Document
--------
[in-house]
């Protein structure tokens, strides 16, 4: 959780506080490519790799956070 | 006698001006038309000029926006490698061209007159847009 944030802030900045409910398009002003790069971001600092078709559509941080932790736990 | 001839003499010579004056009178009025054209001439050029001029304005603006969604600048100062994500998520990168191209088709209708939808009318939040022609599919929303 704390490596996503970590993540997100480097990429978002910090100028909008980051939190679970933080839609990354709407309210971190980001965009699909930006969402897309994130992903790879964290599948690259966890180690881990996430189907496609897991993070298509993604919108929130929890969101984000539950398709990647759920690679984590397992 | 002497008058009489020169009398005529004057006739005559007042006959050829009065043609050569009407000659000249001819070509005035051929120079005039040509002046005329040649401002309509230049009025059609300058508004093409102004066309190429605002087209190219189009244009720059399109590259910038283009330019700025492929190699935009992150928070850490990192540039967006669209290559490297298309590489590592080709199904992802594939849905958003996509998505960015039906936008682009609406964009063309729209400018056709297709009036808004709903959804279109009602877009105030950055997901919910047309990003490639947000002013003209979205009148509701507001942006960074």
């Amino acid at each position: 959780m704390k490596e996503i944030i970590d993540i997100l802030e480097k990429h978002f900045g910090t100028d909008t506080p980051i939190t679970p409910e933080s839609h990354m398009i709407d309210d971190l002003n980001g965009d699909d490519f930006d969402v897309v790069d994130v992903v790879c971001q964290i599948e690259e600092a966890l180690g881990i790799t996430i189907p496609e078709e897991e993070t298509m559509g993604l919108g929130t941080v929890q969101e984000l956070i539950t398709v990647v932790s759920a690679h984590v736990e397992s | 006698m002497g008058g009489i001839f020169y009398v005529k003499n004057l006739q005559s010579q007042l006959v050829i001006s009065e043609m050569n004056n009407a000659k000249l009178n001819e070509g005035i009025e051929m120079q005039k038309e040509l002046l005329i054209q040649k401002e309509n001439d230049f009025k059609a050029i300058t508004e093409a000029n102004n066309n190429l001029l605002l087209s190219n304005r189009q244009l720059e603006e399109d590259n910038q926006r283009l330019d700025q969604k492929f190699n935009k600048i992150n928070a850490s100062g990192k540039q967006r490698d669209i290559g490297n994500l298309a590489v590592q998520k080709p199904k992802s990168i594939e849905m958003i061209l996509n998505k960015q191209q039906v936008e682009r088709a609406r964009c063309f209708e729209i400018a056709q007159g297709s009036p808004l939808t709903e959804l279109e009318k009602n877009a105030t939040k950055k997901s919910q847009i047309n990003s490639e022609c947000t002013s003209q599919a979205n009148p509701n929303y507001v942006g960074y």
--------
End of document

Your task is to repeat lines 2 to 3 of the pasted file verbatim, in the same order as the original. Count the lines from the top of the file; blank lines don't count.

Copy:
């Protein structure tokens, strides 16, 4: 959780506080490519790799956070 | 006698001006038309000029926006490698061209007159847009 944030802030900045409910398009002003790069971001600092078709559509941080932790736990 | 001839003499010579004056009178009025054209001439050029001029304005603006969604600048100062994500998520990168191209088709209708939808009318939040022609599919929303 704390490596996503970590993540997100480097990429978002910090100028909008980051939190679970933080839609990354709407309210971190980001965009699909930006969402897309994130992903790879964290599948690259966890180690881990996430189907496609897991993070298509993604919108929130929890969101984000539950398709990647759920690679984590397992 | 002497008058009489020169009398005529004057006739005559007042006959050829009065043609050569009407000659000249001819070509005035051929120079005039040509002046005329040649401002309509230049009025059609300058508004093409102004066309190429605002087209190219189009244009720059399109590259910038283009330019700025492929190699935009992150928070850490990192540039967006669209290559490297298309590489590592080709199904992802594939849905958003996509998505960015039906936008682009609406964009063309729209400018056709297709009036808004709903959804279109009602877009105030950055997901919910047309990003490639947000002013003209979205009148509701507001942006960074």
């Amino acid at each position: 959780m704390k490596e996503i944030i970590d993540i997100l802030e480097k990429h978002f900045g910090t100028d909008t506080p980051i939190t679970p409910e933080s839609h990354m398009i709407d309210d971190l002003n980001g965009d699909d490519f930006d969402v897309v790069d994130v992903v790879c971001q964290i599948e690259e600092a966890l180690g881990i790799t996430i189907p496609e078709e897991e993070t298509m559509g993604l919108g929130t941080v929890q969101e984000l956070i539950t398709v990647v932790s759920a690679h984590v736990e397992s | 006698m002497g008058g009489i001839f020169y009398v005529k003499n004057l006739q005559s010579q007042l006959v050829i001006s009065e043609m050569n004056n009407a000659k000249l009178n001819e070509g005035i009025e051929m120079q005039k038309e040509l002046l005329i054209q040649k401002e309509n001439d230049f009025k059609a050029i300058t508004e093409a000029n102004n066309n190429l001029l605002l087209s190219n304005r189009q244009l720059e603006e399109d590259n910038q926006r283009l330019d700025q969604k492929f190699n935009k600048i992150n928070a850490s100062g990192k540039q967006r490698d669209i290559g490297n994500l298309a590489v590592q998520k080709p199904k992802s990168i594939e849905m958003i061209l996509n998505k960015q191209q039906v936008e682009r088709a609406r964009c063309f209708e729209i400018a056709q007159g297709s009036p808004l939808t709903e959804l279109e009318k009602n877009a105030t939040k950055k997901s919910q847009i047309n990003s490639e022609c947000t002013s003209q599919a979205n009148p509701n929303y507001v942006g960074y």